(This article represents an initial laying-out of some thoughts I’m having about an emerging research interest. If you have comments or suggestions to make about this line of work, or if you are a psychologist interested in collaborating on this type of project, please do get in touch). We are living in times of… Read More »
I’m currently in Edinburgh for the conference of the International Society of Political Psychology (ISPP 2017) – the annual convention where the great and the good of political psychological research gather to share their latest research findings. While I’m waiting for my talk on Sunday morning (for delegates – 8:30am in the Playfair Reception Room), I… Read More »
Over the past year or so, I have tried to force myself into the cut-throat world of academic research. As a masters student of forensic psychology, based in rural Lincolnshire, trying to forge a name for myself in the pursuit of doctoral funding has at time felt like a long and lonely struggle, and I’ve… Read More »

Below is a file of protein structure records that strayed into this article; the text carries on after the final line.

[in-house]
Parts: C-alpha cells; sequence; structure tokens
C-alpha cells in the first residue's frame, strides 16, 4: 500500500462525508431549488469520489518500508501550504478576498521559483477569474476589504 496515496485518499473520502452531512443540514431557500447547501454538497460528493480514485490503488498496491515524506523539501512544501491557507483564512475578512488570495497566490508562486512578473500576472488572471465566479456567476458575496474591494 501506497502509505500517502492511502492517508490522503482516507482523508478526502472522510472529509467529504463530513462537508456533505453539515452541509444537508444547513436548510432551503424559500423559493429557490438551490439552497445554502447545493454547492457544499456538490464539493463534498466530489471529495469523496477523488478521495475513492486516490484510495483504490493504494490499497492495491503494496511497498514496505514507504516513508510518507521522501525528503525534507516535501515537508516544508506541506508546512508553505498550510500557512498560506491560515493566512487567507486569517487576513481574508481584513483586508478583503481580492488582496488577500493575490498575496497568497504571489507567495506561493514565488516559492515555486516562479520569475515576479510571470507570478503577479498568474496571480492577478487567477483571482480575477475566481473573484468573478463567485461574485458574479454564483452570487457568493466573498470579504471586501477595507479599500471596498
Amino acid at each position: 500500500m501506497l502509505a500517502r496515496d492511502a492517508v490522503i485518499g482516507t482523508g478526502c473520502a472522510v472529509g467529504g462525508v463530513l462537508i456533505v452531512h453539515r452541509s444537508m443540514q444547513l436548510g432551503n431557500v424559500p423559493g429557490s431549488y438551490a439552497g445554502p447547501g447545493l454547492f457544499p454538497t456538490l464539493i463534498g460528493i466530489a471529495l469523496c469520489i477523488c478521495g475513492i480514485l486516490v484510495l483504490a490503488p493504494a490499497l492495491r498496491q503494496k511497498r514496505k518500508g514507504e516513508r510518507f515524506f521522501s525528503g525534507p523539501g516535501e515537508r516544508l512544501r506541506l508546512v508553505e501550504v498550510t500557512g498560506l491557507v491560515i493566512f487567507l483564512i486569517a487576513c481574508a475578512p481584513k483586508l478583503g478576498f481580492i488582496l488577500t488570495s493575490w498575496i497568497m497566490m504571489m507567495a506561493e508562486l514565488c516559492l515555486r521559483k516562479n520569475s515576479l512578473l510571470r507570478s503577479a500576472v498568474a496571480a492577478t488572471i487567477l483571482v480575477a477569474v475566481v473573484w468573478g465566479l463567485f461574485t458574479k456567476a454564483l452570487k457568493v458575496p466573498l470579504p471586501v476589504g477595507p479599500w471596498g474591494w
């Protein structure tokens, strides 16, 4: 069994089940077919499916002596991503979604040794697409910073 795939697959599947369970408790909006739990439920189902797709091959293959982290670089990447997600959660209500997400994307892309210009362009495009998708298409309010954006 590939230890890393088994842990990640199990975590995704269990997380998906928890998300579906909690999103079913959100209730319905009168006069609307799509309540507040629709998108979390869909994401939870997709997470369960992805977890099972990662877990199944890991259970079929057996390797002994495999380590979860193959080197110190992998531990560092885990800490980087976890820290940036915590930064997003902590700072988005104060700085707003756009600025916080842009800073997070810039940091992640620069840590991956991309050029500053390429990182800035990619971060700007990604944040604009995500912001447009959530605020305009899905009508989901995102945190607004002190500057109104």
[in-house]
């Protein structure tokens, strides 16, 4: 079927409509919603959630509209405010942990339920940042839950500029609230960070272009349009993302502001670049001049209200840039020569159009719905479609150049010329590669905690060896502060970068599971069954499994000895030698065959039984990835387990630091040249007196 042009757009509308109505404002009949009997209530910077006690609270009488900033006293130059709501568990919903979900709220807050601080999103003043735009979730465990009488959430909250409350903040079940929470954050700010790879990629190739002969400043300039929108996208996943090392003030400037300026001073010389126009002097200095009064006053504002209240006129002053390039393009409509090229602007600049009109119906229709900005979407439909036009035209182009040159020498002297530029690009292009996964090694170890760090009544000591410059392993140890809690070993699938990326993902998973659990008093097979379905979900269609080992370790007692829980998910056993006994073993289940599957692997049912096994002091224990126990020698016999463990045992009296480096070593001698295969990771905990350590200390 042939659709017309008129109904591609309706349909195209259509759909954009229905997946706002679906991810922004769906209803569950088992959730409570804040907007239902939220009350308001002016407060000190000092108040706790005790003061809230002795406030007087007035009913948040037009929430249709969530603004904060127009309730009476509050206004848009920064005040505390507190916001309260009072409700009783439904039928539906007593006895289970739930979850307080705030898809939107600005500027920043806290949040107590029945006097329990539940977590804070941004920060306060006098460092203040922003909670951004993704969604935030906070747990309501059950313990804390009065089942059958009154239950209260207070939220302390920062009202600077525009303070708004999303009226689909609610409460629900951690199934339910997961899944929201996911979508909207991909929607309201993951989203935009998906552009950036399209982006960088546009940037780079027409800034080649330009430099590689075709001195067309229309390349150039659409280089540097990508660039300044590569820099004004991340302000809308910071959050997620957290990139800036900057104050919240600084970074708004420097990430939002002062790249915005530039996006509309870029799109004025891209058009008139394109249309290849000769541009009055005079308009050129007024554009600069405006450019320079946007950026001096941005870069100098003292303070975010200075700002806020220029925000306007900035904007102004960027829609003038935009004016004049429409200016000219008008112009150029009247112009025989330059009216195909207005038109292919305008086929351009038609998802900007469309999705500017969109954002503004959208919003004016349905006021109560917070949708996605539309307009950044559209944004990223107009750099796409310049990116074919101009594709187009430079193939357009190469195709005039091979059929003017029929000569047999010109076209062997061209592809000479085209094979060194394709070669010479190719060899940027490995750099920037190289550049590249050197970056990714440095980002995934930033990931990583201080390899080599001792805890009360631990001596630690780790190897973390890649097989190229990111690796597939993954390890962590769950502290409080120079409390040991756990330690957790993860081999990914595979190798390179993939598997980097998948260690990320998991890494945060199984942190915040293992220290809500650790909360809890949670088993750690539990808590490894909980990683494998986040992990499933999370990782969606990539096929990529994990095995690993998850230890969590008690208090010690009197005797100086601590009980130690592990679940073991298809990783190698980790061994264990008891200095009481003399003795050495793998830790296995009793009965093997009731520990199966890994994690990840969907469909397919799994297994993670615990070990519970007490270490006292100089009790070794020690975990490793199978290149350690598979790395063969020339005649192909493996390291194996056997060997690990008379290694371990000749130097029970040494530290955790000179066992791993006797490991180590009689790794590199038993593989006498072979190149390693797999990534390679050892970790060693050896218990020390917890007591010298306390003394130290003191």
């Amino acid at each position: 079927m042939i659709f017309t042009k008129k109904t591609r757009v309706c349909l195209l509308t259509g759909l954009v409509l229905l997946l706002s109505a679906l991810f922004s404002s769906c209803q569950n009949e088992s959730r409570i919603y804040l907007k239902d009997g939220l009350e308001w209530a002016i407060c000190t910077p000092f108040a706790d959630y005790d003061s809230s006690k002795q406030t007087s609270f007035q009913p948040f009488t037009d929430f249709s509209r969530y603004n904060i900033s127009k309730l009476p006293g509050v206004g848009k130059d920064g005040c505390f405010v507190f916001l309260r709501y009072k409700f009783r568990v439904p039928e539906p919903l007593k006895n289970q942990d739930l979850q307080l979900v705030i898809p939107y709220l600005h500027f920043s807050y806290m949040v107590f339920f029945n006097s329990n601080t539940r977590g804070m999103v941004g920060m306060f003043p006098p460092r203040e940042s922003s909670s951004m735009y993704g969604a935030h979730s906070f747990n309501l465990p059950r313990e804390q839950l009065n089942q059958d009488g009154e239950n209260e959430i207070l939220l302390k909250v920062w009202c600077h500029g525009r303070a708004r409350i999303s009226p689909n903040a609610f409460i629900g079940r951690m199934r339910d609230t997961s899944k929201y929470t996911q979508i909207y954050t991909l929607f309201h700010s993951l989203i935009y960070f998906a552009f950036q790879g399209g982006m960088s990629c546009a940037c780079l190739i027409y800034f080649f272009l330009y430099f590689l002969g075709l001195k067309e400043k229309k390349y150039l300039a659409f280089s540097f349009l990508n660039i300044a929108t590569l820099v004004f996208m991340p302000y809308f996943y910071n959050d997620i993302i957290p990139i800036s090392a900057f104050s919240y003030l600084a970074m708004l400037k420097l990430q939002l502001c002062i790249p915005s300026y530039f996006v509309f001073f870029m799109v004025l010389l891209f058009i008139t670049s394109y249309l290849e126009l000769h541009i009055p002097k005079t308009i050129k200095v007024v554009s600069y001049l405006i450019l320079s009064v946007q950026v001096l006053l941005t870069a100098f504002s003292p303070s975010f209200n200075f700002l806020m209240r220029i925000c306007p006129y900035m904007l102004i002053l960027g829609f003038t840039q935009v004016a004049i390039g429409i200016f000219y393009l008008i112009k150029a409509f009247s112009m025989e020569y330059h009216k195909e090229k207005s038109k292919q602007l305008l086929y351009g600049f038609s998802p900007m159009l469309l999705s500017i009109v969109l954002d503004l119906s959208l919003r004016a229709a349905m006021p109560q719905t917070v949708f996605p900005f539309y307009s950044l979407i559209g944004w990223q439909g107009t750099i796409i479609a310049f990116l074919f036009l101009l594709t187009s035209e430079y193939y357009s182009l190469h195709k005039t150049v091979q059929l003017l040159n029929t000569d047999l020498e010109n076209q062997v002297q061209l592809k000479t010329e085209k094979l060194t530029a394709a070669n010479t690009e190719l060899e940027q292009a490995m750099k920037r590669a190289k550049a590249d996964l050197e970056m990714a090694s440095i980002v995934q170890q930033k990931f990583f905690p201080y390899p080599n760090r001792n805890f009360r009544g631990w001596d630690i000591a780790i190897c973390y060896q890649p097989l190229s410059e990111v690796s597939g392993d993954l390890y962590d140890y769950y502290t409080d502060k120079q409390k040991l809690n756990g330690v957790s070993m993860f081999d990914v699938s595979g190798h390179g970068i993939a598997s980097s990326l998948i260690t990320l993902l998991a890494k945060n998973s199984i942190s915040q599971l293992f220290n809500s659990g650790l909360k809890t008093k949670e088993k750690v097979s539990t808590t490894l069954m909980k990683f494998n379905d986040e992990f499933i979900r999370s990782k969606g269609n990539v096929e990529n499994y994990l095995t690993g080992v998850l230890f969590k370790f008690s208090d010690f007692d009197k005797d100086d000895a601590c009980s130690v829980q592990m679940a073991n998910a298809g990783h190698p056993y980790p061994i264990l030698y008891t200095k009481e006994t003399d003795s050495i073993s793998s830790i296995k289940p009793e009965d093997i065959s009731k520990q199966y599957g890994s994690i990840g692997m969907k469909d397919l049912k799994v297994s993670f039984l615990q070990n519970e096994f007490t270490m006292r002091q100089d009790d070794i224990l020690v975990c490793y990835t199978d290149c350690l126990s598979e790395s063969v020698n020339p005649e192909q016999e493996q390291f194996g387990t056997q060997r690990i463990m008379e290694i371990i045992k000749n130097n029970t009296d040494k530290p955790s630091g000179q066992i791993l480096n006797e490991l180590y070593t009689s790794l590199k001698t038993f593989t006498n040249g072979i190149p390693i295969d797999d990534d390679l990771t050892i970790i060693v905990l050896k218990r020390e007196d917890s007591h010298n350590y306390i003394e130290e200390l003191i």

Desistance theory is a criminological phenomenon which describes how criminal offenders stop their offending behaviour. It is particularly pertinent in terms of conceptualising offender rehabilitation and the career of a criminal, as well as having practical applications for probation workers working with convicted criminals in the community.